A new spin on an old game

It's Sunday afternoon and a wall of grey clouds has collected over the Mount McIntyre ski trails. But the ominous weather has not prevented Al Fozard and Dave Griffiths from heading to the forest for one of their favourite recreational activities: disc golf.

It’s Sunday afternoon and a wall of grey clouds has collected over the Mount McIntyre ski trails.

But the ominous weather has not prevented Al Fozard and Dave Griffiths from heading to the forest for one of their favourite recreational activities: disc golf.

As the name implies, disc golf shares a few similarities with its better-known cousin. Players throw Frisbee-like discs at 18 consecutive targets, and try to hit those targets in as few shots as possible. These “holes” are large, steel-basket-like structures.

Fozard and Griffiths have been playing the sport, in one form or another, for three decades.

“We thought we invented the game back in 1979,” says Griffiths. “We started out aiming at trees and other natural and manmade objects in downtown Whitehorse. Then we had a friend visit us from Pender Island, (BC,) and he told us there was a course on the island as well as others in Canada and the States.”

From that point on, Griffiths and Fozard began thinking about making their own course.

Their plan took a huge step forward in 1985, when Whitehorse granted them the use of some land behind Takhini as part an “adopt-a park” program with the city.

“We were allowed to construct targets and build a course as long as we kept the land in good shape, ” says Griffiths.

“We built a bench and a shelter and Dave (Griffiths) had a beautiful sign made with all the holes on it,” adds Fozard.

Listening to them, it is clear that they invested a lot of themselves in the Takhini course, and disc golf seemed to be on the rise as a result.

The good times didn’t last.

“People started to vandalize it,” says Fozard, “We thought we had created something that would be embraced by a lot of people, but instead the course was damaged. We got discouraged.”

Disc golf dwindled away to almost nothing in the Yukon, but now it’s back in a big way.

“When we first set up the disc-golf course in Takhini, there were maybe 12 of us that would play,” says Griffiths, “Now I’d say there is 30 to 40 hardcore players who are out every week, and maybe 150 people who play occasionally.”

According to Griffiths and Fozard there are a few reasons for this resurgence.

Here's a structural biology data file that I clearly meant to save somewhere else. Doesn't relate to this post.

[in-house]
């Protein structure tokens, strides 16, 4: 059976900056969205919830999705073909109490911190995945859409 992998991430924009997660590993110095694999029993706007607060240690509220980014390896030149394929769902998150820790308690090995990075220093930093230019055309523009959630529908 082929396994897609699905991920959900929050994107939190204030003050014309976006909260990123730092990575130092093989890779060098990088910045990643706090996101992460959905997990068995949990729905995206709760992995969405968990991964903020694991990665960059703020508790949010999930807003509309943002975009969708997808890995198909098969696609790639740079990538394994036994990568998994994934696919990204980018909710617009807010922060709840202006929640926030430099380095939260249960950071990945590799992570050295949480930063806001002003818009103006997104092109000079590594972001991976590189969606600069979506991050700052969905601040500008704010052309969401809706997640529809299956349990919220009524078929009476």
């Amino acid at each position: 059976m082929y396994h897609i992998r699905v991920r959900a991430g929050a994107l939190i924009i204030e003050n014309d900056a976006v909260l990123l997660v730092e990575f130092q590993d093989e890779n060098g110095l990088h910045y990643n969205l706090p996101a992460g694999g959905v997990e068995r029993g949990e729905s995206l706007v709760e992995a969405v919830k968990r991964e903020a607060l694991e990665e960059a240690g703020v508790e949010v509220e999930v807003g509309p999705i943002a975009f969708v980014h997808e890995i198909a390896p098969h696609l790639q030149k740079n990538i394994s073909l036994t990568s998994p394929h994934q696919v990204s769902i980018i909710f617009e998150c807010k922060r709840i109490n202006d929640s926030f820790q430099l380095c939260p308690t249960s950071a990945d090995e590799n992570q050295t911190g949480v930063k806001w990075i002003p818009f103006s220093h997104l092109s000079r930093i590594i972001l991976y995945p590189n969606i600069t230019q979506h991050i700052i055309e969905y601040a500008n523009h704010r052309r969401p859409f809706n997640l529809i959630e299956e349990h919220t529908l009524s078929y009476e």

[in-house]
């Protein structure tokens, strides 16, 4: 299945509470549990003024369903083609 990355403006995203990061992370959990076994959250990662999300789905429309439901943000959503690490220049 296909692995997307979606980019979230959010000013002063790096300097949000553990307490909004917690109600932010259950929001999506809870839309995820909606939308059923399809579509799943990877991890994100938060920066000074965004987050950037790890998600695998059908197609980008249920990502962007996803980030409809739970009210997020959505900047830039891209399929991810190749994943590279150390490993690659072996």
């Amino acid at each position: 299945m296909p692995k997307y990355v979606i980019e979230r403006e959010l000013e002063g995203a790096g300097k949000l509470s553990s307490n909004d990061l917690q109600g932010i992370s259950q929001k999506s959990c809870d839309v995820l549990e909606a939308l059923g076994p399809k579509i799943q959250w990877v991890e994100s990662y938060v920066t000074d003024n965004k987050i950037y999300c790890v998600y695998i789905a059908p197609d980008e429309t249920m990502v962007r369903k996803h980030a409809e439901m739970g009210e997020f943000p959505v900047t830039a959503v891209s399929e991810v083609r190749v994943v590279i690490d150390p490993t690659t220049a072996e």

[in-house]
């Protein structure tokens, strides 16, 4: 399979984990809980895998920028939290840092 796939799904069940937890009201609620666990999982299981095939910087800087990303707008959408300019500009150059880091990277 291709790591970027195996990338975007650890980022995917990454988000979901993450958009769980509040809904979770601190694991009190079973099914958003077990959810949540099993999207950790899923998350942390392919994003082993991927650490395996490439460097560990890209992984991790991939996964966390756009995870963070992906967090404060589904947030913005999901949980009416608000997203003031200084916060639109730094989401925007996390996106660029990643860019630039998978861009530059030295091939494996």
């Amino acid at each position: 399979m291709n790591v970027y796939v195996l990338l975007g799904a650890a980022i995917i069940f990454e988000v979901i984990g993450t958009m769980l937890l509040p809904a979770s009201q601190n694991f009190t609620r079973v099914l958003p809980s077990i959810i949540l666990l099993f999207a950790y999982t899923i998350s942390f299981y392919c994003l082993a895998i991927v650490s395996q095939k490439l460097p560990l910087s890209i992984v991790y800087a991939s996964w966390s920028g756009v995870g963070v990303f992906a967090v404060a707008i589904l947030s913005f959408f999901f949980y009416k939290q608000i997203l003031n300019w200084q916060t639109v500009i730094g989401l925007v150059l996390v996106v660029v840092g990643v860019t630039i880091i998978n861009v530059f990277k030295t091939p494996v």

The first is the emergence of another Frisbee-related sport, Ultimate.

“About 10 years ago, people started playing Ultimate on the soccer pitch behind Takhini (Elementary) School. They discovered the disc-golf course and began maintaining it,” says Fozard.

Second, the children of the original players began to pick up the sport, including Fozard’s own son, Chris.

This creates an interesting intergenerational dynamic among the players.

“It seems that there is a dedicated group of players in their 20s and a dedicated group of players in their 50s,” says Fozard.

“Now all we have to do is fill in the ages around those two groups,” says Griffiths.

Third, the game itself is an easy sell.

“It’s good exercise and people seem to take to it, especially the young,” says Fozard.

Of course much like regular golf, disc golf has its frustrations (an errant shot can leave you stumbling through the bushes looking for your disc), but according to Griffiths there are also moments of sublime beauty.

“When you throw the perfect shot you know it the moment it’s out of your hand, and you can feel it throughout your body,” he says.

Despite its newfound popularity, Yukon’s disc golf revival has recently faced its biggest challenge.

As land development encroached upon the Takhini course it became obvious that a new venue would have to be built.

When it was decided the Mount McIntyre ski trails were the perfect location for the course, the plan began to take shape.

Fozard was overwhelmed by the support for the project.

“We got a lot of support from Castle Rock enterprises, who gave us materials, and the city of Whitehorse was very helpful,” he says. “Also, there were lots of volunteers who came out and worked really hard on three consecutive weekends to build it.”

Two weeks previously the course became functional and it has already been well used.

During their game on this particular Sunday, Griffith and Fozard encounter a group of beginners testing out the sport. And a couple was walking their dog. The couple seems curious.

“I’ll have to give (disc-golf) a try,” says the man before walking on.

Once the scores are counted, Griffiths is declared the winner of this round. But one gets the feeling the winner’s jacket will be passed back and forth a few more times before the end of the season.

“Hey, Al, what happened to the guy who kicked my ass a few days ago?” he says.

Peter Jickling is a

Whitehorse-based freelance writer.

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